SpaceX landed a rocket on a robotic ocean barge on Friday, the second marine landing for the private aerospace company and the third successful use of a reusable rocket.
A live broadcast showed the first-stage booster touch down vertically in the pre-dawn darkness atop a barge just off the Florida coast. The company achieved the same feat on 8 April during a space station supply run for Nasa. That was the first successful landing at sea for SpaceX, which expects to start reusing its unmanned Falcon rockets as early as this summer to save money and lower costs.
Because of the high altitude needed for this mission, SpaceX did not expect a successful landing. But it was wrong. As the launch commentator happily declared: “The Falcon has landed.”
SpaceX’s founder and chief executive, Elon Musk, was even more exuberant. “Woohoo!!” he exclaimed on Twitter.
“May need to increase size of rocket storage hangar,” he added.
Musk said this was a three-engine burn for the booster’s return, “so triple deceleration from the last flight”. Before liftoff from Cape Canaveral, Florida, he put the chances of a successful touchdown at “maybe even” because the rocket was coming in faster and hotter than last time.
Musk contends rocket reusability is key to shaving launch costs and making space more accessible.
SpaceX is the only company to recover a rocket following an orbital launch. It achieved its first booster landing on solid ground at Cape Canaveral air force station in December. A landing at sea proved more elusive and required several tries.
Blue Origin, led by another wealthy hi-tech entrepreneur, Jeff Bezos of Amazon, has landed and even reflown its booster rockets, but those did not put anything into orbit and have only returned to solid earth, rather than a mobile platform.
Following last month’s landing, Musk said he plans to refly that booster, possibly as soon as June. The first recovered booster, from December, will grace the entrance of SpaceX headquarters in Hawthorne, California.
Already in the delivery business for Nasa, SpaceX hopes to start transporting US astronauts to the International Space Station by the end of next year in the company’s next-generation Dragon capsules. But its ultimate goal is Mars.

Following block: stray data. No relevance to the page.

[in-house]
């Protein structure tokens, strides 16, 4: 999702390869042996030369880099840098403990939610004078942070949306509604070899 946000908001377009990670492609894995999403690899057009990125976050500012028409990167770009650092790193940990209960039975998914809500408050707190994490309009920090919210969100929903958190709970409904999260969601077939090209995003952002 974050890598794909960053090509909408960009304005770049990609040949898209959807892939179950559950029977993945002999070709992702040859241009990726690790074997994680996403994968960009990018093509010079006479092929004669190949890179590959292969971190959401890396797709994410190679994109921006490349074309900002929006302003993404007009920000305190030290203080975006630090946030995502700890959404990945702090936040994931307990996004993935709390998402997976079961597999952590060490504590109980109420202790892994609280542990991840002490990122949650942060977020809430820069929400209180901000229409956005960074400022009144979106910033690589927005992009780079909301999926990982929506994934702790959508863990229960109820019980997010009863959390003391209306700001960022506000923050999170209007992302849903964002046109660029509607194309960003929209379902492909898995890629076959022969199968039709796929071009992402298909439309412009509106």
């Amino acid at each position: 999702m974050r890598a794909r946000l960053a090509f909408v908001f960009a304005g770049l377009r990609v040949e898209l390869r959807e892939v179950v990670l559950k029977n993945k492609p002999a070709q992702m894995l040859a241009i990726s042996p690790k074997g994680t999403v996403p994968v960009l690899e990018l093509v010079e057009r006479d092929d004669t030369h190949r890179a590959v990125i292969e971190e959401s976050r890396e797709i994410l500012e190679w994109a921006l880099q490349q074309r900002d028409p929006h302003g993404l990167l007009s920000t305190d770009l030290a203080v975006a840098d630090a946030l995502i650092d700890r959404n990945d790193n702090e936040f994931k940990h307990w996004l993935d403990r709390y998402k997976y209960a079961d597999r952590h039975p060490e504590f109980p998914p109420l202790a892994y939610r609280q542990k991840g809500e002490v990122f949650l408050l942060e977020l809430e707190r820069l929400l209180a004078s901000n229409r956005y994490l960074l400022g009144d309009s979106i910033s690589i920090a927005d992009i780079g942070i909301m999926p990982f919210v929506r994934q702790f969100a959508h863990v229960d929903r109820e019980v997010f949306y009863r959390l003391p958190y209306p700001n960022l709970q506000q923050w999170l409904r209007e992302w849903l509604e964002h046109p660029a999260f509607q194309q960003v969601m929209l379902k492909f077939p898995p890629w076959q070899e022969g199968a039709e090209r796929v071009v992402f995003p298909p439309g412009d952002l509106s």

In a groundbreaking announcement last week, Musk said his company will attempt to send a Red Dragon to Mars in 2018 and actually land on the red planet. His ambition is to establish a human city on Mars. Last week the company also won its first contract to launch a US military satellite, breaking a 10-year hold on the contracts by United Launch Alliance, a partnership of Lockheed Martin and Boeing.
Before Friday’s launch SpaceX had downplayed expectations for the rocket’s successful return.
The rocket flying on Friday was traveling twice as fast as the one that landed last month so it could deliver a hefty television broadcast satellite into an orbit more than 20,000 miles beyond that of the International Space Station, which is about 250 miles above Earth.
The 23-story-tall rocket lifted off from a seaside launch pad at Cape Canaveral at 1.21am EDT.
Perched atop the booster was the JCSAT-14 satellite, owned by the Tokyo-based telecommunications company, Sky Perfect JSAT Corp, a new customer for SpaceX.
About two and a half minutes after launch the rocket’s first stage shut down, separated, flipped around and headed toward the surface.
The rocket’s second stage continued flying to deliver the 10,300lb JCSAT-14 satellite into orbit. The satellite, built by Space Systems Loral in Palo Alto, California, a subsidiary of MacDonald Dettwiler and Associates is designed to provide television, data and mobile communications services to customers across Asia, Russia and Oceania and the Pacific Islands.
Friday’s launch was the fourth of more than a dozen flights planned this year by SpaceX, which has a backlog of more than $10bn worth of launch orders from customers, including Nasa.